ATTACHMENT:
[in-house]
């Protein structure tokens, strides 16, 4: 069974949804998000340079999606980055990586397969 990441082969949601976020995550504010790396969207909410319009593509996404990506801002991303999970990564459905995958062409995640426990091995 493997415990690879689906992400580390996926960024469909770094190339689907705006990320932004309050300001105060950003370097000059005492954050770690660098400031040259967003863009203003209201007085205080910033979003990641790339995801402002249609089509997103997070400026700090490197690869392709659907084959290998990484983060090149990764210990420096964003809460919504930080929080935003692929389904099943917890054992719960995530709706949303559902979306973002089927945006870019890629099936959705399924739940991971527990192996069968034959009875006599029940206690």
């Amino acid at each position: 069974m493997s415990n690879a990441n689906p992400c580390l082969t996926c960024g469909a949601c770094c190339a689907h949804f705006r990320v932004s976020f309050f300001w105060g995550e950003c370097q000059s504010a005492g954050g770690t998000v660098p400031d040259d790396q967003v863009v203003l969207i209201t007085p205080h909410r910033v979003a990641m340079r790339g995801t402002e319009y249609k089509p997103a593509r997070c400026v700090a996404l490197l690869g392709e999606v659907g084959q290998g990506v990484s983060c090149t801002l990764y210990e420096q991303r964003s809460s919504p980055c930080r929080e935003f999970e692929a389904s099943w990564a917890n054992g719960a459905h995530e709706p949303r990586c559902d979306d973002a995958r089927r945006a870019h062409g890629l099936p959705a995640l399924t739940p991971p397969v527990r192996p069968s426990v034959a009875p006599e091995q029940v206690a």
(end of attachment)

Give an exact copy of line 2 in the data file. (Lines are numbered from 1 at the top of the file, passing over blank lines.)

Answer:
């Protein structure tokens, strides 16, 4: 069974949804998000340079999606980055990586397969 990441082969949601976020995550504010790396969207909410319009593509996404990506801002991303999970990564459905995958062409995640426990091995 493997415990690879689906992400580390996926960024469909770094190339689907705006990320932004309050300001105060950003370097000059005492954050770690660098400031040259967003863009203003209201007085205080910033979003990641790339995801402002249609089509997103997070400026700090490197690869392709659907084959290998990484983060090149990764210990420096964003809460919504930080929080935003692929389904099943917890054992719960995530709706949303559902979306973002089927945006870019890629099936959705399924739940991971527990192996069968034959009875006599029940206690």